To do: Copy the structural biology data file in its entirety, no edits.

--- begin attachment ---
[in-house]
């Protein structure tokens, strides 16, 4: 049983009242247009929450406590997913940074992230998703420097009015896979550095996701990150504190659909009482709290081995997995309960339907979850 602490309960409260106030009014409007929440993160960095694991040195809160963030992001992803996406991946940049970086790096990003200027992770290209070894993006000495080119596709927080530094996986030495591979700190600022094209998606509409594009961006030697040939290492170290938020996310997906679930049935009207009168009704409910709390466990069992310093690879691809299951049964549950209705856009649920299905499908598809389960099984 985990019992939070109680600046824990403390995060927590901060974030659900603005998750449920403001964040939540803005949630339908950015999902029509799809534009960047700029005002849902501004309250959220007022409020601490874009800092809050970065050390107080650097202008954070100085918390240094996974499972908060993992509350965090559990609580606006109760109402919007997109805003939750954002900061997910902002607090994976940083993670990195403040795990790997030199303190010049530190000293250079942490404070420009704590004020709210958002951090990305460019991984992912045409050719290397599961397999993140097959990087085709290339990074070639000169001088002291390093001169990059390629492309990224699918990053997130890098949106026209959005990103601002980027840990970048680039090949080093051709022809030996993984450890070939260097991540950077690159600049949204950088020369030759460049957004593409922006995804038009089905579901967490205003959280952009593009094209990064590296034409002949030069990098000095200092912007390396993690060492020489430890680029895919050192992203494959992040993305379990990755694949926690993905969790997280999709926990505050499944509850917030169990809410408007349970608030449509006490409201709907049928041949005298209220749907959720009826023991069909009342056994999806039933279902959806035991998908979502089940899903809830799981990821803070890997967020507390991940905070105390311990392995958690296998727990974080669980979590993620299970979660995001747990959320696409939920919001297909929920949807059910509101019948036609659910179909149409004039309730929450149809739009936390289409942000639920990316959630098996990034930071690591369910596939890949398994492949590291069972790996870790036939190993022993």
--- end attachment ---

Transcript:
[in-house]
């Protein structure tokens, strides 16, 4: 049983009242247009929450406590997913940074992230998703420097009015896979550095996701990150504190659909009482709290081995997995309960339907979850 602490309960409260106030009014409007929440993160960095694991040195809160963030992001992803996406991946940049970086790096990003200027992770290209070894993006000495080119596709927080530094996986030495591979700190600022094209998606509409594009961006030697040939290492170290938020996310997906679930049935009207009168009704409910709390466990069992310093690879691809299951049964549950209705856009649920299905499908598809389960099984 985990019992939070109680600046824990403390995060927590901060974030659900603005998750449920403001964040939540803005949630339908950015999902029509799809534009960047700029005002849902501004309250959220007022409020601490874009800092809050970065050390107080650097202008954070100085918390240094996974499972908060993992509350965090559990609580606006109760109402919007997109805003939750954002900061997910902002607090994976940083993670990195403040795990790997030199303190010049530190000293250079942490404070420009704590004020709210958002951090990305460019991984992912045409050719290397599961397999993140097959990087085709290339990074070639000169001088002291390093001169990059390629492309990224699918990053997130890098949106026209959005990103601002980027840990970048680039090949080093051709022809030996993984450890070939260097991540950077690159600049949204950088020369030759460049957004593409922006995804038009089905579901967490205003959280952009593009094209990064590296034409002949030069990098000095200092912007390396993690060492020489430890680029895919050192992203494959992040993305379990990755694949926690993905969790997280999709926990505050499944509850917030169990809410408007349970608030449509006490409201709907049928041949005298209220749907959720009826023991069909009342056994999806039933279902959806035991998908979502089940899903809830799981990821803070890997967020507390991940905070105390311990392995958690296998727990974080669980979590993620299970979660995001747990959320696409939920919001297909929920949807059910509101019948036609659910179909149409004039309730929450149809739009936390289409942000639920990316959630098996990034930071690591369910596939890949398994492949590291069972790996870790036939190993022993």